Going home for the holidays can be wonderful and also dreadful. Being around family brings up a lot of stuff for most people, our patience is tried, our old patterns flare up. The family conflicts and tension you'd otherwise distance yourself from are right in your face. So, what can you do to enjoy your holiday and not dread it? Well, it's all about preparation. Going into it with a clear head and the intention to take care of yourself. Having a game plan so to speak. It's not unlikely you'll see people that trigger or frustrate you. Run through those scenarios in your head and plan how you'll respond or how you'll distract yourself or thoughts that will help you afterwards. Limit your time in stressful situations or with people that stress you out. Do your best to manage your triggers. If possible, take control by meeting in a place where you'll be comfortable. Spend time with the people who bring you joy.
When I would spend time with family, I used to want to share all my personal growth knowledge and help my them change and grow, that my answers would work for them. Now, I see that honestly, it's not my responsibility. I'm not here to tell people how to live. I'm here to share information and be supportive. If they're curious I'm happy to jump into conversation. But I much prefer letting them be who they are and doing my best to love and embrace them where they are, perceived flaws and all. It's easier for me to enjoy myself without the added pressure of trying to fix everyone. Especially when they're not interested. It would be much to my 17 year old self's surprise that I don't know everything.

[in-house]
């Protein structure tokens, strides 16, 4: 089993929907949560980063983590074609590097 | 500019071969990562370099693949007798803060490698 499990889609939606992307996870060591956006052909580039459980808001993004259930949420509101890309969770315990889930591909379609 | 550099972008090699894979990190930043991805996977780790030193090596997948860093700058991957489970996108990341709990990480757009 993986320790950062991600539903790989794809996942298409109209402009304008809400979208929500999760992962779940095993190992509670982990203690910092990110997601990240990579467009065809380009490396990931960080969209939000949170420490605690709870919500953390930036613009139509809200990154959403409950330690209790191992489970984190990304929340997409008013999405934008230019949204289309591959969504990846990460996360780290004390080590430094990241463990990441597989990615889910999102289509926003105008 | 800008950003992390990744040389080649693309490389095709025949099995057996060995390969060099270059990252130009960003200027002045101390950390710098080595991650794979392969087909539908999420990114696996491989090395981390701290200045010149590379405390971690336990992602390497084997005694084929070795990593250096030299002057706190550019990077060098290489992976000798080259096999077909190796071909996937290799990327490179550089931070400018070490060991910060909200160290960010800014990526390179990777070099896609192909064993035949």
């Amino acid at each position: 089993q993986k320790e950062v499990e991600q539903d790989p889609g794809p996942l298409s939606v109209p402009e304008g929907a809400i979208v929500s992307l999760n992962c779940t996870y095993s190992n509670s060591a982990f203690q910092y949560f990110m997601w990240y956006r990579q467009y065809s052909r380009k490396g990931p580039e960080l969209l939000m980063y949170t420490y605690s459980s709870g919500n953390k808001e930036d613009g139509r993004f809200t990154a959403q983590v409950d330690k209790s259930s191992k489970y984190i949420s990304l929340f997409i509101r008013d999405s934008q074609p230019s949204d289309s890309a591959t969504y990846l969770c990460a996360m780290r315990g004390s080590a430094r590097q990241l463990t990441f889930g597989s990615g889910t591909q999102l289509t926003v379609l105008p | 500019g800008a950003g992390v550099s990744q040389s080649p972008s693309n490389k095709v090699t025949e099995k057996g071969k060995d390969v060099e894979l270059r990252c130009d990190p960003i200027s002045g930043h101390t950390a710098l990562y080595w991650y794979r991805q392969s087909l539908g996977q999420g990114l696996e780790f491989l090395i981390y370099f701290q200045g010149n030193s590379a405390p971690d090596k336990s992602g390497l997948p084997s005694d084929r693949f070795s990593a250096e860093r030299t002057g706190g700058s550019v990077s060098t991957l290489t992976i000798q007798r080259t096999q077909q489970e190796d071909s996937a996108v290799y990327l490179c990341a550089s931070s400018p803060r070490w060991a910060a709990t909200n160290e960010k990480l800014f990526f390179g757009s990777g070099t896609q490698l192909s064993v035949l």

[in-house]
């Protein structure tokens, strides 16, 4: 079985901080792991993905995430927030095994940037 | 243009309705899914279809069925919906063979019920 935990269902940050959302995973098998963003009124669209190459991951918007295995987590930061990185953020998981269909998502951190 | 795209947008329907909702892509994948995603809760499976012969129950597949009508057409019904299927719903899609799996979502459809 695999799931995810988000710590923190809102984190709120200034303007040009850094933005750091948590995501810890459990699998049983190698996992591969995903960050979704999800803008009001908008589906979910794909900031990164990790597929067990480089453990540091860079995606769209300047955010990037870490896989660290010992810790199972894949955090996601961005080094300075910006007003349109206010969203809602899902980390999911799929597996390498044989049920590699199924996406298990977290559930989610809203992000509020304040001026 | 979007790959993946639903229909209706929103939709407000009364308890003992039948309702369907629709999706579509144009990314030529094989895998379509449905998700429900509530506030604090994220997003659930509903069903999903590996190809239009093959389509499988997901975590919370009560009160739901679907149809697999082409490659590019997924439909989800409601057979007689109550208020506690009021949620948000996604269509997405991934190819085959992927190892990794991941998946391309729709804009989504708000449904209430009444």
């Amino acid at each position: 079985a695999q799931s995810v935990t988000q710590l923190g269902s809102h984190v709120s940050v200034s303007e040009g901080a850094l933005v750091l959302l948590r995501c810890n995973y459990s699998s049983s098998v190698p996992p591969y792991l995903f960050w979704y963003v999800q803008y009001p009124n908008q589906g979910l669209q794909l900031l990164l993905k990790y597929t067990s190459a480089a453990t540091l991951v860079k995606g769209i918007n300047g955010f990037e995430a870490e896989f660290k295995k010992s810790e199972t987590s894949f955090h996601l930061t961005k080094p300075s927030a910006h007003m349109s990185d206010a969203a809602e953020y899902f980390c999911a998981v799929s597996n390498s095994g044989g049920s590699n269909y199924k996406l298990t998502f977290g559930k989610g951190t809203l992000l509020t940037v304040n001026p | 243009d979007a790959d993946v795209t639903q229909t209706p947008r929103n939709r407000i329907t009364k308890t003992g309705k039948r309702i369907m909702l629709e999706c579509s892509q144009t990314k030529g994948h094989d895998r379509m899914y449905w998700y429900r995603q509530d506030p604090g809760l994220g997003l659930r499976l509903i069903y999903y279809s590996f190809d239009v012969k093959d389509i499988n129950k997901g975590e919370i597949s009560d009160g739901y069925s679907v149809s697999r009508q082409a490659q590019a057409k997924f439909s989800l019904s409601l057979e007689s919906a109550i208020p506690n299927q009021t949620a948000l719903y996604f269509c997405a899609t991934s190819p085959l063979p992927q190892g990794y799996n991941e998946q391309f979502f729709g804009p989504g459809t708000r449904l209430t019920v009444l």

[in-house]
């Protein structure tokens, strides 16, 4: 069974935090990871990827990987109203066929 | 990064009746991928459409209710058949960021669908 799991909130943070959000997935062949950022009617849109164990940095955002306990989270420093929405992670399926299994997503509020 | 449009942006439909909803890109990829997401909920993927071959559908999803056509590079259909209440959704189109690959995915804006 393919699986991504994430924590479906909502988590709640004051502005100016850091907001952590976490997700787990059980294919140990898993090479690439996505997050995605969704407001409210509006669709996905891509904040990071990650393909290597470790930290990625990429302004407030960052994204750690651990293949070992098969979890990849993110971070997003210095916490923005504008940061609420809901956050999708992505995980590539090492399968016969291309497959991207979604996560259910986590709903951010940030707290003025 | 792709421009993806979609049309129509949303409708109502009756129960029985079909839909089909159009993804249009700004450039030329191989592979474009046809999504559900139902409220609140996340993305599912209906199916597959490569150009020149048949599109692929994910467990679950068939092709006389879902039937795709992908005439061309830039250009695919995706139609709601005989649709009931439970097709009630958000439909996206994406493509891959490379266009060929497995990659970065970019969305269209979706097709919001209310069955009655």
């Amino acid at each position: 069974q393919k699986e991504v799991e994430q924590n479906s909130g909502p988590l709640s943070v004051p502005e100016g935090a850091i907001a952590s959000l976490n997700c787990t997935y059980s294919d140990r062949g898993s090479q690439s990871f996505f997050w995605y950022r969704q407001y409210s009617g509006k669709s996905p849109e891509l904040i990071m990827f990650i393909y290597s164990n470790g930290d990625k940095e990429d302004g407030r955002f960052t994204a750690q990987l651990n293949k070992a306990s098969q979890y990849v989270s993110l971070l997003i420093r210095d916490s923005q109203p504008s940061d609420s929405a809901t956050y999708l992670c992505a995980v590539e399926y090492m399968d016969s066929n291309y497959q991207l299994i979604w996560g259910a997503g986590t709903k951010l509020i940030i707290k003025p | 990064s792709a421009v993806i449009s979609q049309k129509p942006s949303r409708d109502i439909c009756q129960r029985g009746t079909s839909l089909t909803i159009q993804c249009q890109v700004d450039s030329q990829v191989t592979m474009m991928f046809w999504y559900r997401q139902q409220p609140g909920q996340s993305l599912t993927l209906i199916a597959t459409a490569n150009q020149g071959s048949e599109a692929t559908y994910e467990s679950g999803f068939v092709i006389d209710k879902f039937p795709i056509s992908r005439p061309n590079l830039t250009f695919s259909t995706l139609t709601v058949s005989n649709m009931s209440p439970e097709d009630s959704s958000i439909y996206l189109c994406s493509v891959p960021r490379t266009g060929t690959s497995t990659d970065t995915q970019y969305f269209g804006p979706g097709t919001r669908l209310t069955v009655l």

I love my family and part of me is happy to go home and spend time with them. Another part of me worries about being in their presence for more than a day or two. It's highly probably that I or our dynamic will regress to when I was a teenager. Take this for example, I'd been living at home for a couple weeks with my Mom, helping her recover from knee surgery. My older brother came for a weekend to help out. He's two years older and the dynamic between the three of us, all highly intelligent people tends to turn to sarcasm, competing for control and being right. Let me preface this by saying I'm not a morning person. One morning, while I'm still a bit cranky and half asleep, we're having a discussion about gun control. Of all things, gun control. It was election time and my brother is into guns and target practice. He taught me to shoot actually, and I enjoyed it. So he's on one side and my mom is trying to reason with him that democrats don't want to take away his right to have guns. He starts arguing his point. Then I start to say, from my prone position on the couch, that democrats don't want to repeal the 2nd amendment, they want ...and he says "she already said that." Oh wow, that triggered me something fierce and I sat up and yelled, "Well, I'm talking now!... Jesus, I've got to get out of here." and I got up and stormed up to my room. I laid on my bed and started crying and was pissed. And I got to thinking about my triggers. Like why the hell did I just do that and regress to a younger me.